Study Tips

There is no magic potion to make students better test takers, but here are some simple ways to help even the most nervous student confident before any test.

Study Setting

Research has found that things like color, sound, lighting, and movement can have a significant effect on how we retain information while studying. Using a location like at the kitchen table, at a desk, or on the floor work better than comfortable places like in bed or on the couch.

Controlling the background noise can also help stimulate your brain, like classical and jazz music, but if you don’t prefer those, music without lyrics or low lyrics can help. Music with lyrics can cause you to lose focus on words your reading or writing, then cause you to not retain information. Color is also another useful element in studying for a test. Using different colors while taking notes helps to stimulate your eyes for information retention. Using bright colors on dark backgrounds helps your eyes to focus on the information. Lighting also helps with focus; natural light allows a person’s eyes to focus.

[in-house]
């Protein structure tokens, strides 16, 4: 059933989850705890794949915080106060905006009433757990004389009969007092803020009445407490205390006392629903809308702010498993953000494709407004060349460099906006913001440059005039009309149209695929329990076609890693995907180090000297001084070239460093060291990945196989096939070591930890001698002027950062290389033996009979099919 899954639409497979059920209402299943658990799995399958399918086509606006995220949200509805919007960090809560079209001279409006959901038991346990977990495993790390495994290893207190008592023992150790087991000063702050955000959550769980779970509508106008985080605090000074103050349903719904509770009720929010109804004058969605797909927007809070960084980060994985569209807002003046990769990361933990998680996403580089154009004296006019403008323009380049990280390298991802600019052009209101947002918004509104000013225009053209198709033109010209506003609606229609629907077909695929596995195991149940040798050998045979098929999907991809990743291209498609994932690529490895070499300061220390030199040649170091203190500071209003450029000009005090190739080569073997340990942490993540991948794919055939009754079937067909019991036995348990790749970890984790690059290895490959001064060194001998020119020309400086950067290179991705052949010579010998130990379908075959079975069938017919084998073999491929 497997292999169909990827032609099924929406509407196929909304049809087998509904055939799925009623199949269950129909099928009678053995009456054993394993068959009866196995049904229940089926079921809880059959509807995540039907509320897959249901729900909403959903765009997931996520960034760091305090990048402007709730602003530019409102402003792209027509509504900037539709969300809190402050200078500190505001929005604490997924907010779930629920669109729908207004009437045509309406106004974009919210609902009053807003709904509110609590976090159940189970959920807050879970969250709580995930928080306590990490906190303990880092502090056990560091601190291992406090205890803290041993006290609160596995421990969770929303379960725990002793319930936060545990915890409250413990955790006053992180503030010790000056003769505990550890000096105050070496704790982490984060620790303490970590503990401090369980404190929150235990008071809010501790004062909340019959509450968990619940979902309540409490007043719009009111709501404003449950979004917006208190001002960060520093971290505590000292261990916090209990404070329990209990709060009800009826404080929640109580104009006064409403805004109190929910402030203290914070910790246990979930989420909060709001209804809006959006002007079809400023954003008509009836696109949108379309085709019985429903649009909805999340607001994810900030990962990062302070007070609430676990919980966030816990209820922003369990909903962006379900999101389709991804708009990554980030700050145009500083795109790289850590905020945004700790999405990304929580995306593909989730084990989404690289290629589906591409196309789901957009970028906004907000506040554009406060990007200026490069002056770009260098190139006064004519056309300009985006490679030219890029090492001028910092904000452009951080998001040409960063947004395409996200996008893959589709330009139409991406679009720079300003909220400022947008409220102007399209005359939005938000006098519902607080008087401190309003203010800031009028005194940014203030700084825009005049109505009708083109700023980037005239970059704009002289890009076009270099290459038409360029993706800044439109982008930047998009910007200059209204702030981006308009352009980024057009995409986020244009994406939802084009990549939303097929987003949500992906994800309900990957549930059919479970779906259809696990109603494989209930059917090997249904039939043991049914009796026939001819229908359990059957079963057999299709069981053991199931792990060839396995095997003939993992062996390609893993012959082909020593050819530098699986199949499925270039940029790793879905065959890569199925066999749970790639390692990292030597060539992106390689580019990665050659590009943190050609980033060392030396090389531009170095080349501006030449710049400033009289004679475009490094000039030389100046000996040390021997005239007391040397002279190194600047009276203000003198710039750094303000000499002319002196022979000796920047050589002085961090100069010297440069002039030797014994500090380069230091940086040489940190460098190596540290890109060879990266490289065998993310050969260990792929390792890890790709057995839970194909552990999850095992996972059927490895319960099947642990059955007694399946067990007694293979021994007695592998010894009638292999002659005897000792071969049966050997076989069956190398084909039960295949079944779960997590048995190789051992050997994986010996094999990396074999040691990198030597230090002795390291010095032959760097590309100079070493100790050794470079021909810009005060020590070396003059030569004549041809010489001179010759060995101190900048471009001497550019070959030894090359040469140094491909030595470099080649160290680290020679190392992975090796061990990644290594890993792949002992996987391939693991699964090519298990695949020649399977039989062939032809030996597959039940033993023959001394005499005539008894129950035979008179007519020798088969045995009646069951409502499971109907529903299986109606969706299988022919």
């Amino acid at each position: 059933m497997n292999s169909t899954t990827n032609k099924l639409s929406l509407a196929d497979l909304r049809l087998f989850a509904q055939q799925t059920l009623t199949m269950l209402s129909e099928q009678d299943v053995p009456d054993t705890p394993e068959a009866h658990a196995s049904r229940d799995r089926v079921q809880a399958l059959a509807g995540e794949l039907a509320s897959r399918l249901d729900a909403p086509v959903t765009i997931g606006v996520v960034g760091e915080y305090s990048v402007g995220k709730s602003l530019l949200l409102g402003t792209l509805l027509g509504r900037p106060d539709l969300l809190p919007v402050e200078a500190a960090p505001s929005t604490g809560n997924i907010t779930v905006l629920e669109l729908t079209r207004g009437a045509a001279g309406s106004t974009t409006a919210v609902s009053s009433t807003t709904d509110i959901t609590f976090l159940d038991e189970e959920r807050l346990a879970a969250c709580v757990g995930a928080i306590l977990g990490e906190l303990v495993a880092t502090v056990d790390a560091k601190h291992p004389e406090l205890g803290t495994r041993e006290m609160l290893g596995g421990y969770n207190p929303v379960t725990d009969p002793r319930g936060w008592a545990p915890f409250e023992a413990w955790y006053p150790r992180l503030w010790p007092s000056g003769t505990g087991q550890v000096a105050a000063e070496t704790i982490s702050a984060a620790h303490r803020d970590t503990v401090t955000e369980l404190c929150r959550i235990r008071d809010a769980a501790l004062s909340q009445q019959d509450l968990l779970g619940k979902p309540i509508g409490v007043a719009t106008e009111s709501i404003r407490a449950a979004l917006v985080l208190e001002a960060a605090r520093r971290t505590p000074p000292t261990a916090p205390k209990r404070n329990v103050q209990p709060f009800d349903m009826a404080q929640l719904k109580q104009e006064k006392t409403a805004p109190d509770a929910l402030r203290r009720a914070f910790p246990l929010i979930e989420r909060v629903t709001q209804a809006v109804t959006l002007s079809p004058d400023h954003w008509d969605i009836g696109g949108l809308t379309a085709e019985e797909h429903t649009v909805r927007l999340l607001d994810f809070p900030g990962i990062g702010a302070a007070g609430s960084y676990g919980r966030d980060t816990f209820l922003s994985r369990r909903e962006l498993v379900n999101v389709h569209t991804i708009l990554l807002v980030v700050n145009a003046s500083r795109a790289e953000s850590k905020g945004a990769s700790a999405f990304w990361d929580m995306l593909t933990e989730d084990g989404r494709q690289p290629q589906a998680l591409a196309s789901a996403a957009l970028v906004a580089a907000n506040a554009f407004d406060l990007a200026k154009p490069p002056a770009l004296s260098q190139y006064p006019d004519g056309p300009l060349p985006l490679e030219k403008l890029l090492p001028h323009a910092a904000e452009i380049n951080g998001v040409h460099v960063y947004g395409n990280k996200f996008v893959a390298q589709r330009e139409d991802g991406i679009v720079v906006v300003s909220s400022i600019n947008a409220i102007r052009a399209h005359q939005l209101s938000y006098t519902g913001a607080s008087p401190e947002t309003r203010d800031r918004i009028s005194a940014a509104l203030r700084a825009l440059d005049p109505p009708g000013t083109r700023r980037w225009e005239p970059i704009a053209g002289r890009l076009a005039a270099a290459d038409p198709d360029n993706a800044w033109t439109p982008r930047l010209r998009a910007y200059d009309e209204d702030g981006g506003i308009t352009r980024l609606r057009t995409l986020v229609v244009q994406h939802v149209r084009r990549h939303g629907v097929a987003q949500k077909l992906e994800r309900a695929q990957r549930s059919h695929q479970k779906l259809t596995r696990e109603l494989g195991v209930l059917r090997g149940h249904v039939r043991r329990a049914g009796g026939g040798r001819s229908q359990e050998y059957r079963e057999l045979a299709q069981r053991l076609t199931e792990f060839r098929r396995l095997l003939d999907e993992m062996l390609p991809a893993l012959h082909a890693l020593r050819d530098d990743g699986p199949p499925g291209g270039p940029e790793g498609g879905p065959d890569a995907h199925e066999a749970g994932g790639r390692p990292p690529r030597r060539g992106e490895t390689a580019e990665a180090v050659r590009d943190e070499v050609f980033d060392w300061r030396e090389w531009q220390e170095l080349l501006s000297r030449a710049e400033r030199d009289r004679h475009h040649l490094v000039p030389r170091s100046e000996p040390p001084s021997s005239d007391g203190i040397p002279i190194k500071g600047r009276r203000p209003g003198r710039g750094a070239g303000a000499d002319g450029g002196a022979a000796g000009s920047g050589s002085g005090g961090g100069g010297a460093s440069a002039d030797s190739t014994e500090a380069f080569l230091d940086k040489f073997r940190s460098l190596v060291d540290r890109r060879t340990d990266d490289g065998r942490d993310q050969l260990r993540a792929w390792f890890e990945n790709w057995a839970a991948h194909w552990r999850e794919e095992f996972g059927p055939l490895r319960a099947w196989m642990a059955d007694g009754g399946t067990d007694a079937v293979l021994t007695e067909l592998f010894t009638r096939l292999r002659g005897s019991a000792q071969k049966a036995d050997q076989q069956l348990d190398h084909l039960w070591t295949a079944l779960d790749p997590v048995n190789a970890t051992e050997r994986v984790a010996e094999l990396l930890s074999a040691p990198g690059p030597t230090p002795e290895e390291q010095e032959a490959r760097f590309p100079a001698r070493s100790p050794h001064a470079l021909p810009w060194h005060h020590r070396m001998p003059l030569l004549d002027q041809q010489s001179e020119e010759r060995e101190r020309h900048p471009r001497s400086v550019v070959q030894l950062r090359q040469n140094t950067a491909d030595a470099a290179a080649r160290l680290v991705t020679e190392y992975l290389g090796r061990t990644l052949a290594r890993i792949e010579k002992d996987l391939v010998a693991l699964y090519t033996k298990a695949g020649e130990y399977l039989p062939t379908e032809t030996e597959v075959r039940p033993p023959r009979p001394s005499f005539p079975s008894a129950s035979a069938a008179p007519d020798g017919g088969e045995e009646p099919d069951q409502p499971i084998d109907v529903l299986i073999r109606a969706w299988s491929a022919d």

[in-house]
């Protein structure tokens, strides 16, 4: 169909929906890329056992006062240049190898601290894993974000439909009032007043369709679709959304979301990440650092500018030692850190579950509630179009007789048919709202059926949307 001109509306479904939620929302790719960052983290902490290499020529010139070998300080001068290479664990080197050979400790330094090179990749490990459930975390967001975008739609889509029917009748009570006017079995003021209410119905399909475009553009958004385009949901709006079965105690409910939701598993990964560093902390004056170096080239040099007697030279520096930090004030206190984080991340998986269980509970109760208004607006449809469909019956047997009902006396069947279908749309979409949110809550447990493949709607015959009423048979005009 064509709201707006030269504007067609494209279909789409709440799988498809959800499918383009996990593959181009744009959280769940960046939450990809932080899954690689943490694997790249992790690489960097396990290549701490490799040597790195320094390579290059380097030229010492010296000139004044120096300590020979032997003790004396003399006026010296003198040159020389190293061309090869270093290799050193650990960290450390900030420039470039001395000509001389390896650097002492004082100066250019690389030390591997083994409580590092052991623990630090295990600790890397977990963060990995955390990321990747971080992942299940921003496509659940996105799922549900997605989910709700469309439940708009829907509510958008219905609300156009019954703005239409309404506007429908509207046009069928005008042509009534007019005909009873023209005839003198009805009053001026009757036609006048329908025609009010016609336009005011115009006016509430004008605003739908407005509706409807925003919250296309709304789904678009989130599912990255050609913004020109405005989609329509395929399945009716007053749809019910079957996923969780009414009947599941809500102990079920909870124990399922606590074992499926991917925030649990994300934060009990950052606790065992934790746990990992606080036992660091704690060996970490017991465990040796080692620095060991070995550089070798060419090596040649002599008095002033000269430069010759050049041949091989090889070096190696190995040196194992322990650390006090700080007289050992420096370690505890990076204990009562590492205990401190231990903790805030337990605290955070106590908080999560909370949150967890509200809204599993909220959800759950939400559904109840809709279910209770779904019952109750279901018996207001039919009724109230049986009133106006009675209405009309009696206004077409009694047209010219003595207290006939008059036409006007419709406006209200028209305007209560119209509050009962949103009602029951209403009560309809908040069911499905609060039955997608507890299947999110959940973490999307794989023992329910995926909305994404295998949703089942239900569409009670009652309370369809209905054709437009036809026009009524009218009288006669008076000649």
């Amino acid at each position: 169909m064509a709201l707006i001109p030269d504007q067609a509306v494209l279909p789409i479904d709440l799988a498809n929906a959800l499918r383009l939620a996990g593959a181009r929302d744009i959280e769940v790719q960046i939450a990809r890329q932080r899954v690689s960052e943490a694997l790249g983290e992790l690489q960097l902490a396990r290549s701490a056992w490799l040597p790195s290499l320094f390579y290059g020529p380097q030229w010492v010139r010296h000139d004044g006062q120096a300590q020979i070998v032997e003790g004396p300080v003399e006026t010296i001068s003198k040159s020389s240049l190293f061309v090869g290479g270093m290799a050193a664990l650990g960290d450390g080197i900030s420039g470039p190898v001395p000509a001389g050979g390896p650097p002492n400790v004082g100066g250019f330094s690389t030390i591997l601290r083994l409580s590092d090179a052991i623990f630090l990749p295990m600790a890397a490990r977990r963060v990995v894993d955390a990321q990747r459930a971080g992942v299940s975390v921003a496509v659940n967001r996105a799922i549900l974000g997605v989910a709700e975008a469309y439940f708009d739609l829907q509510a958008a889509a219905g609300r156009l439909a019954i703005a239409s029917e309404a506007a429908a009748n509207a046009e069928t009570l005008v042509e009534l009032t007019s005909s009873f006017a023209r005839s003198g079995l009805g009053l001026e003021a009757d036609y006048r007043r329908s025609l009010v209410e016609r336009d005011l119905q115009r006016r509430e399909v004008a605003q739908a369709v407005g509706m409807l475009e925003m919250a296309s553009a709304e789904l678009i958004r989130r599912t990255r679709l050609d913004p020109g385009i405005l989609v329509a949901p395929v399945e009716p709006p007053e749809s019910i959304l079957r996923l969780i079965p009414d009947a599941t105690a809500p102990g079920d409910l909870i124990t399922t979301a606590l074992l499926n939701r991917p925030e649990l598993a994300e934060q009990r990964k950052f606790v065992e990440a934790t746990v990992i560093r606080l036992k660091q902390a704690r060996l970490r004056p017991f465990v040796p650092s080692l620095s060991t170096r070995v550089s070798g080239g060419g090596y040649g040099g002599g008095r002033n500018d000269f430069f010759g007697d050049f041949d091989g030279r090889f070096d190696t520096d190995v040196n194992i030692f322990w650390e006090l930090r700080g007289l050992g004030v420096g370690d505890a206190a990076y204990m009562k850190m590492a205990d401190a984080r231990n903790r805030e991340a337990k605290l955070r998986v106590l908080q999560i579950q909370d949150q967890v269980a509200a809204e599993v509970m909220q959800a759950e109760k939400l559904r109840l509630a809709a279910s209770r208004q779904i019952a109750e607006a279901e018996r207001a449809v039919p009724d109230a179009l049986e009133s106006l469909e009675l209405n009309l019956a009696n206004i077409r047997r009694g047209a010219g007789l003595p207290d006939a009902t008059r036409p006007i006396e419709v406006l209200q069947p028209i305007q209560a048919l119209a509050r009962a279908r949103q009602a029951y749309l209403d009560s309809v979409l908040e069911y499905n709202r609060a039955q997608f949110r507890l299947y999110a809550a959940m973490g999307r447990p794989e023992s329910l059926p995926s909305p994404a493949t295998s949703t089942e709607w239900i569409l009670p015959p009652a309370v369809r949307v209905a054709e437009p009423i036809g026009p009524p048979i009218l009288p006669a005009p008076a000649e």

Answering Questions

If you don’t have a study guide or example questions, make up your test questions before reviewing. See how many you can answer from memory to see where you may have gaps in your subject knowledge, then you can fill in the answers while going over your notes and reading.

Taking Breaks

Taking breaks doesn’t mean you aren’t focused on the information you’re trying to retain, studying is more like a marathon than a sprint. Moving around and getting the blood pumping can help wake up your brain and prepare it for the information that is about to come. You can also read aloud or walk around to engage your brains muscle memory. No matter how you chose to take breaks when you split information into chunks helps your mind remember more details and facts than cramming information in one big piece.


When writing an outline, start by writing the main ideas first. Make sure you have a firm grasp on the big picture information before you focus on the smaller details. Outlines are an excellent tool for organizing information for future use or if you want to give yourself a last-minute polish before a test.